Now a writer who frequently discusses his experiences as a former creationist and blogs about his views, MacMillan said he hopes the film gives people a better understanding of the belief and helps them better respond to creationists and their claims.

“This is just an absolutely unprecedented time in terms of the number of areas in which science and reason are being challenged and replaced with ideology and fear,” MacMillan said. “It’s definitely a really, really good opportunity to explore these kinds of issues.”

Currently, the film is in its final stages of editing, Brown said, and will be finalized between now and January.

After the film is completed, he said the team hopes to enter festivals and show the film to as many audiences as possible. Specifically, he said, he hopes to do a tour in southern states — specifically Kentucky — to raise discussions about creationism in schools and churches where the subject matter resonates most.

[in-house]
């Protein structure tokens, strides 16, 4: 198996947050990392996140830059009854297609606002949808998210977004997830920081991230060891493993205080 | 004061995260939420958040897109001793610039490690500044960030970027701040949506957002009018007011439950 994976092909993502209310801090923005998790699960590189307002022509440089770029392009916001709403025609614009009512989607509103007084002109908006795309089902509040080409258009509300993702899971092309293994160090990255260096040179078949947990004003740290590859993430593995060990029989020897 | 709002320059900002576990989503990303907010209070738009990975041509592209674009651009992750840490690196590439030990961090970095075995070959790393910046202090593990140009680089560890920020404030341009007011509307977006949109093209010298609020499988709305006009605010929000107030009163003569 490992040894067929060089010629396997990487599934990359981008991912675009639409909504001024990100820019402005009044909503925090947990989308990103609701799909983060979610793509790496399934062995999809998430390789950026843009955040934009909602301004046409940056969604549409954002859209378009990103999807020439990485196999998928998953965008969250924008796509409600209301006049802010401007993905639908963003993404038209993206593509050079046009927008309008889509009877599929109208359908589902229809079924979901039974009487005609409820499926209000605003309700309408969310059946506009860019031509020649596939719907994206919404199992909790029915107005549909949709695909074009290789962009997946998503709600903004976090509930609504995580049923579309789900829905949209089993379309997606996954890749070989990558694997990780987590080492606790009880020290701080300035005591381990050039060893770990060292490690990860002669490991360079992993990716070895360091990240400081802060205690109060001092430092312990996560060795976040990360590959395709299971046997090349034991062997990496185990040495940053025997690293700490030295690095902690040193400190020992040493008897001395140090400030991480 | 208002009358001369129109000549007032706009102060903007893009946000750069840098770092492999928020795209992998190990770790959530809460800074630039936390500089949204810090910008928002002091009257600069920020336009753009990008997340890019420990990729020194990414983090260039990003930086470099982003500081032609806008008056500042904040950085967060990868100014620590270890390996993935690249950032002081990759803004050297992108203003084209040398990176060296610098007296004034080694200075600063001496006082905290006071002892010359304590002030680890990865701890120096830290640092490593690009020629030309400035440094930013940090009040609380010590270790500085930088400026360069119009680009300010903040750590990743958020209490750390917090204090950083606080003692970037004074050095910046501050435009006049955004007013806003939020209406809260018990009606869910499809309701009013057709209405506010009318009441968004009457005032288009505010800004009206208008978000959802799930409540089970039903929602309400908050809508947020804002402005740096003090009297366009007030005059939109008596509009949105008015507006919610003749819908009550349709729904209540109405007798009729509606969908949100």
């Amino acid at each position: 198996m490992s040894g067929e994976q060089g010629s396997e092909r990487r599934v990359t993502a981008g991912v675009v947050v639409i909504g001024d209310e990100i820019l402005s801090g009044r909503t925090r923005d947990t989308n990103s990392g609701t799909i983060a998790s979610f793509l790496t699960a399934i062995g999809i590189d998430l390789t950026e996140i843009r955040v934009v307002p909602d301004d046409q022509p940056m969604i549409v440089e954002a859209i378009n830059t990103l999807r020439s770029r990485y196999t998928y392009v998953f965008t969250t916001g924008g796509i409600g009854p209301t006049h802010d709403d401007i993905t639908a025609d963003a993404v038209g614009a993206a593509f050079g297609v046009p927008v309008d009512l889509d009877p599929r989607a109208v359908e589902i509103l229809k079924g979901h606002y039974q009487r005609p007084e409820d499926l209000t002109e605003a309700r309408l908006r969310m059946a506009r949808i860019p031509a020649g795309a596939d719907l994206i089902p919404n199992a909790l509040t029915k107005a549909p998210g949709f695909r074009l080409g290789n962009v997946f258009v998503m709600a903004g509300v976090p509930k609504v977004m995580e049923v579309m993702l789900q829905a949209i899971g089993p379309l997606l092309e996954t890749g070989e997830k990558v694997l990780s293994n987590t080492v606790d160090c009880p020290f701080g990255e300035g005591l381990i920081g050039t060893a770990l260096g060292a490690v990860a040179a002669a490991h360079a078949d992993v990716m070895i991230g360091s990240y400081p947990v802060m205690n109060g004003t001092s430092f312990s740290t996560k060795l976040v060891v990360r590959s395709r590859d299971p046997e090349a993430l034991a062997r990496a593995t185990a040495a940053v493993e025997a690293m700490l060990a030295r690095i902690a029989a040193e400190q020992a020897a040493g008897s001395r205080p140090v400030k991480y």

“In some ways we hope to open this door so that people can see into this other bubble, (but) we’d also like to … hold up a mirror maybe or show them that their world view isn’t the only world view,” he said. “We’d like to open up both of those types of dialogues.”

While the documentary centers on the conflict between science and religion, Brown said the film is also about how the U.S. has grown more and more divided.

In the current political climate, it is more important now than ever to listen and learn from one another, he said.

“We watch our own news stories, we listen to our own facts, we listen to people that are like us,” Brown said. “What we wanted to do with this film was open a door into another bubble and start some dialogue … about why different ideology works, why do people believe this.”

Email: madeleinefernando2020@u.northwestern.edu
Twitter: @madeleinemelody